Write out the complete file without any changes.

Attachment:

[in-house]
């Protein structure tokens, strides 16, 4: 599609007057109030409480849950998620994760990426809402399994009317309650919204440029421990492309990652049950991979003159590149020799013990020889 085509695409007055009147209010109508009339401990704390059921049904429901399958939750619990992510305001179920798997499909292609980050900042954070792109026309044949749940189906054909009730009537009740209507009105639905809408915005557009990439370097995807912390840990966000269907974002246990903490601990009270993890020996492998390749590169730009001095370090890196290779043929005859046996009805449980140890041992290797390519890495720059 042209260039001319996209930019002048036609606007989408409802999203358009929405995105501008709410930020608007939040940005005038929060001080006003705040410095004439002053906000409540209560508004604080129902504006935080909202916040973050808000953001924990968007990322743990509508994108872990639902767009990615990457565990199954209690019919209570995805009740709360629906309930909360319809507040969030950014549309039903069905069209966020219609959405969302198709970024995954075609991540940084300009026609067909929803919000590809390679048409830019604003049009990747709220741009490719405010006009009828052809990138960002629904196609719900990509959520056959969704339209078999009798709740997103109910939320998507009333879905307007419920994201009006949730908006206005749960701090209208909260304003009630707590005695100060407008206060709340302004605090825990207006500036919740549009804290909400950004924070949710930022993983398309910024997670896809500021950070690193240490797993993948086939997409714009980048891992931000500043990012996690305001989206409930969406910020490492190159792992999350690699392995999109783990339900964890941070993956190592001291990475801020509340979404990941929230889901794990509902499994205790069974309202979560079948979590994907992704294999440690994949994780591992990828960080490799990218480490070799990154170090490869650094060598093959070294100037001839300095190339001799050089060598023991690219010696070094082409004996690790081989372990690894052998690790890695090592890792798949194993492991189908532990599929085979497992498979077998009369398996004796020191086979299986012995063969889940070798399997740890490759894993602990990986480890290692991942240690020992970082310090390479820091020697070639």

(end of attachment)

[in-house]
């Protein structure tokens, strides 16, 4: 599609007057109030409480849950998620994760990426809402399994009317309650919204440029421990492309990652049950991979003159590149020799013990020889 085509695409007055009147209010109508009339401990704390059921049904429901399958939750619990992510305001179920798997499909292609980050900042954070792109026309044949749940189906054909009730009537009740209507009105639905809408915005557009990439370097995807912390840990966000269907974002246990903490601990009270993890020996492998390749590169730009001095370090890196290779043929005859046996009805449980140890041992290797390519890495720059 042209260039001319996209930019002048036609606007989408409802999203358009929405995105501008709410930020608007939040940005005038929060001080006003705040410095004439002053906000409540209560508004604080129902504006935080909202916040973050808000953001924990968007990322743990509508994108872990639902767009990615990457565990199954209690019919209570995805009740709360629906309930909360319809507040969030950014549309039903069905069209966020219609959405969302198709970024995954075609991540940084300009026609067909929803919000590809390679048409830019604003049009990747709220741009490719405010006009009828052809990138960002629904196609719900990509959520056959969704339209078999009798709740997103109910939320998507009333879905307007419920994201009006949730908006206005749960701090209208909260304003009630707590005695100060407008206060709340302004605090825990207006500036919740549009804290909400950004924070949710930022993983398309910024997670896809500021950070690193240490797993993948086939997409714009980048891992931000500043990012996690305001989206409930969406910020490492190159792992999350690699392995999109783990339900964890941070993956190592001291990475801020509340979404990941929230889901794990509902499994205790069974309202979560079948979590994907992704294999440690994949994780591992990828960080490799990218480490070799990154170090490869650094060598093959070294100037001839300095190339001799050089060598023991690219010696070094082409004996690790081989372990690894052998690790890695090592890792798949194993492991189908532990599929085979497992498979077998009369398996004796020191086979299986012995063969889940070798399997740890490759894993602990990986480890290692991942240690020992970082310090390479820091020697070639």